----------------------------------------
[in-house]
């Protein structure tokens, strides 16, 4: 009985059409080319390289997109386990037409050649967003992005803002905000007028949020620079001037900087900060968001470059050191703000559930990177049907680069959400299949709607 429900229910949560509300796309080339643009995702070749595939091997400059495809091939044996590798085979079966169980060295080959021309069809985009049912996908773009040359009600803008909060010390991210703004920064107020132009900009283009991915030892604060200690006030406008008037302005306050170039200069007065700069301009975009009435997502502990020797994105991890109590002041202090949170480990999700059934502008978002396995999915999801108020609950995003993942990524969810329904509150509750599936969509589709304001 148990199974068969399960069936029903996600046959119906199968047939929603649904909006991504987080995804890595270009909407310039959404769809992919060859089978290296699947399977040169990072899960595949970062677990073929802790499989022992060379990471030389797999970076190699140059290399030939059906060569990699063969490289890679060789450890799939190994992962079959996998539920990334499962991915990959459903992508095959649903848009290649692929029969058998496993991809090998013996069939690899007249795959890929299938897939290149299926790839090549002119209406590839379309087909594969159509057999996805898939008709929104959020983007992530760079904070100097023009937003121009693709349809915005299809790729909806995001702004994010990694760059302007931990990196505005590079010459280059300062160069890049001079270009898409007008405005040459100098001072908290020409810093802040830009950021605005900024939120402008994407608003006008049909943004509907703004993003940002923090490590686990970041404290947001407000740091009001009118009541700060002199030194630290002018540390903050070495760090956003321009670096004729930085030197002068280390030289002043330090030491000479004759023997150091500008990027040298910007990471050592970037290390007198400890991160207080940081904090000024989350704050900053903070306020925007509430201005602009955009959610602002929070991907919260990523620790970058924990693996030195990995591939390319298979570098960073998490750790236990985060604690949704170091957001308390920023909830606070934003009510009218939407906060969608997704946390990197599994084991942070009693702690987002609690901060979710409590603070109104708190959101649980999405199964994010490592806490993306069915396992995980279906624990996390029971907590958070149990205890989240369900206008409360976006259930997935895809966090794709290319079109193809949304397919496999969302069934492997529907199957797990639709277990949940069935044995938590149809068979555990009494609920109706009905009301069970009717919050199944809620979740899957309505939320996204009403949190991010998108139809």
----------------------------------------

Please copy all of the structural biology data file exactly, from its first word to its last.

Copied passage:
[in-house]
């Protein structure tokens, strides 16, 4: 009985059409080319390289997109386990037409050649967003992005803002905000007028949020620079001037900087900060968001470059050191703000559930990177049907680069959400299949709607 429900229910949560509300796309080339643009995702070749595939091997400059495809091939044996590798085979079966169980060295080959021309069809985009049912996908773009040359009600803008909060010390991210703004920064107020132009900009283009991915030892604060200690006030406008008037302005306050170039200069007065700069301009975009009435997502502990020797994105991890109590002041202090949170480990999700059934502008978002396995999915999801108020609950995003993942990524969810329904509150509750599936969509589709304001 148990199974068969399960069936029903996600046959119906199968047939929603649904909006991504987080995804890595270009909407310039959404769809992919060859089978290296699947399977040169990072899960595949970062677990073929802790499989022992060379990471030389797999970076190699140059290399030939059906060569990699063969490289890679060789450890799939190994992962079959996998539920990334499962991915990959459903992508095959649903848009290649692929029969058998496993991809090998013996069939690899007249795959890929299938897939290149299926790839090549002119209406590839379309087909594969159509057999996805898939008709929104959020983007992530760079904070100097023009937003121009693709349809915005299809790729909806995001702004994010990694760059302007931990990196505005590079010459280059300062160069890049001079270009898409007008405005040459100098001072908290020409810093802040830009950021605005900024939120402008994407608003006008049909943004509907703004993003940002923090490590686990970041404290947001407000740091009001009118009541700060002199030194630290002018540390903050070495760090956003321009670096004729930085030197002068280390030289002043330090030491000479004759023997150091500008990027040298910007990471050592970037290390007198400890991160207080940081904090000024989350704050900053903070306020925007509430201005602009955009959610602002929070991907919260990523620790970058924990693996030195990995591939390319298979570098960073998490750790236990985060604690949704170091957001308390920023909830606070934003009510009218939407906060969608997704946390990197599994084991942070009693702690987002609690901060979710409590603070109104708190959101649980999405199964994010490592806490993306069915396992995980279906624990996390029971907590958070149990205890989240369900206008409360976006259930997935895809966090794709290319079109193809949304397919496999969302069934492997529907199957797990639709277990949940069935044995938590149809068979555990009494609920109706009905009301069970009717919050199944809620979740899957309505939320996204009403949190991010998108139809």